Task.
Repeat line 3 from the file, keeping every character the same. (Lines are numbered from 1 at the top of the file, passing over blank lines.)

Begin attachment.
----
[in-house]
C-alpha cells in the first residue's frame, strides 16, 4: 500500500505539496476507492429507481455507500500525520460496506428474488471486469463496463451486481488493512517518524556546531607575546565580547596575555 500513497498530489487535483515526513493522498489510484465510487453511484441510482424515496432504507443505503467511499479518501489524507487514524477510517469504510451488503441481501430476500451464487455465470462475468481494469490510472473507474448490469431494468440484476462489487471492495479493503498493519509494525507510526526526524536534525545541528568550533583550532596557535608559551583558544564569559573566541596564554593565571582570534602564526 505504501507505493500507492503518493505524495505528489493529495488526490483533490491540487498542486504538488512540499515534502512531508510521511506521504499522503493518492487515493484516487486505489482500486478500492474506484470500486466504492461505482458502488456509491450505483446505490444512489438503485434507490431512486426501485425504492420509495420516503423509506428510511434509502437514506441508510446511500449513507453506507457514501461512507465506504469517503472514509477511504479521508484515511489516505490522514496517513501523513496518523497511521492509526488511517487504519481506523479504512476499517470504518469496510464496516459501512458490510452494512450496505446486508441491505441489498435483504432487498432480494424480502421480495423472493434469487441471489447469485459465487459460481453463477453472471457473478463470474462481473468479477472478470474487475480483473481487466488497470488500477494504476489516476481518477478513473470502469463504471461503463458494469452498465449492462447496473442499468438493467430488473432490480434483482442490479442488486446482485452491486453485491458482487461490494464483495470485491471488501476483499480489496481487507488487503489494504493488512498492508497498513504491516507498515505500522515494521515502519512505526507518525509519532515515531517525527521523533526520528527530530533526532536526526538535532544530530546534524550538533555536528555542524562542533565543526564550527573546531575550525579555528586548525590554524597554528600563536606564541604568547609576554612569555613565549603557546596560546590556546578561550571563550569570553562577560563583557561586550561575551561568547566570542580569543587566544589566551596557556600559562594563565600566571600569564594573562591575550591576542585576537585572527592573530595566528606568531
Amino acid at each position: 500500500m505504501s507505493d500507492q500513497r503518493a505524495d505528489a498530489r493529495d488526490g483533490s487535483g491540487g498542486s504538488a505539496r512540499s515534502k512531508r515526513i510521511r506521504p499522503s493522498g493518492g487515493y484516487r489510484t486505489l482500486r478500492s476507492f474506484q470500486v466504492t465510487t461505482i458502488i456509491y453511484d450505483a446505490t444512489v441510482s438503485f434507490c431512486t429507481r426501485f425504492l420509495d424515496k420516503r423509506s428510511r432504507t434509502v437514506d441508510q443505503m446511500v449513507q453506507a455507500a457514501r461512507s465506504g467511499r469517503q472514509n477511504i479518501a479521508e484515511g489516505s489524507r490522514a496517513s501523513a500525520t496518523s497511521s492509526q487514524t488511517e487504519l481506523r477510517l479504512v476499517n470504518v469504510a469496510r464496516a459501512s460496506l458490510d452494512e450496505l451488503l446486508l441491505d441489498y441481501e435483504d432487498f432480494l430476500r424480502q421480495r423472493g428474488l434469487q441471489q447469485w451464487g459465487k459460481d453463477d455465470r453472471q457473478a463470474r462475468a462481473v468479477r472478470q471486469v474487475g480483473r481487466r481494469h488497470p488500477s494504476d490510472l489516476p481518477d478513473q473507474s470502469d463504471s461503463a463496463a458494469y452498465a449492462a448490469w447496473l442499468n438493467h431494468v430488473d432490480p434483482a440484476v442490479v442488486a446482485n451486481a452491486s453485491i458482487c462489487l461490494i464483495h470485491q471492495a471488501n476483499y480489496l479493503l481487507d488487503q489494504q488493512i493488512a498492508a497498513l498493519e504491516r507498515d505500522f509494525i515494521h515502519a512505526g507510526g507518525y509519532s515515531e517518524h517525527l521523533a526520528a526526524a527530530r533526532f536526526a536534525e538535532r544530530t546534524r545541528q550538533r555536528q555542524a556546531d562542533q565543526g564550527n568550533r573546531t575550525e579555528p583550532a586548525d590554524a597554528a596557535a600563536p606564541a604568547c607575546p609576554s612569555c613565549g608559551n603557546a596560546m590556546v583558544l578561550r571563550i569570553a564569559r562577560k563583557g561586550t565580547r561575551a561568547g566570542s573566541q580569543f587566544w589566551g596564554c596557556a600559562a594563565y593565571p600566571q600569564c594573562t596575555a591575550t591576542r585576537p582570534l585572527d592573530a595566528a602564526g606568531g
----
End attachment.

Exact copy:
Amino acid at each position: 500500500m505504501s507505493d500507492q500513497r503518493a505524495d505528489a498530489r493529495d488526490g483533490s487535483g491540487g498542486s504538488a505539496r512540499s515534502k512531508r515526513i510521511r506521504p499522503s493522498g493518492g487515493y484516487r489510484t486505489l482500486r478500492s476507492f474506484q470500486v466504492t465510487t461505482i458502488i456509491y453511484d450505483a446505490t444512489v441510482s438503485f434507490c431512486t429507481r426501485f425504492l420509495d424515496k420516503r423509506s428510511r432504507t434509502v437514506d441508510q443505503m446511500v449513507q453506507a455507500a457514501r461512507s465506504g467511499r469517503q472514509n477511504i479518501a479521508e484515511g489516505s489524507r490522514a496517513s501523513a500525520t496518523s497511521s492509526q487514524t488511517e487504519l481506523r477510517l479504512v476499517n470504518v469504510a469496510r464496516a459501512s460496506l458490510d452494512e450496505l451488503l446486508l441491505d441489498y441481501e435483504d432487498f432480494l430476500r424480502q421480495r423472493g428474488l434469487q441471489q447469485w451464487g459465487k459460481d453463477d455465470r453472471q457473478a463470474r462475468a462481473v468479477r472478470q471486469v474487475g480483473r481487466r481494469h488497470p488500477s494504476d490510472l489516476p481518477d478513473q473507474s470502469d463504471s461503463a463496463a458494469y452498465a449492462a448490469w447496473l442499468n438493467h431494468v430488473d432490480p434483482a440484476v442490479v442488486a446482485n451486481a452491486s453485491i458482487c462489487l461490494i464483495h470485491q471492495a471488501n476483499y480489496l479493503l481487507d488487503q489494504q488493512i493488512a498492508a497498513l498493519e504491516r507498515d505500522f509494525i515494521h515502519a512505526g507510526g507518525y509519532s515515531e517518524h517525527l521523533a526520528a526526524a527530530r533526532f536526526a536534525e538535532r544530530t546534524r545541528q550538533r555536528q555542524a556546531d562542533q565543526g564550527n568550533r573546531t575550525e579555528p583550532a586548525d590554524a597554528a596557535a600563536p606564541a604568547c607575546p609576554s612569555c613565549g608559551n603557546a596560546m590556546v583558544l578561550r571563550i569570553a564569559r562577560k563583557g561586550t565580547r561575551a561568547g566570542s573566541q580569543f587566544w589566551g596564554c596557556a600559562a594563565y593565571p600566571q600569564c594573562t596575555a591575550t591576542r585576537p582570534l585572527d592573530a595566528a602564526g606568531g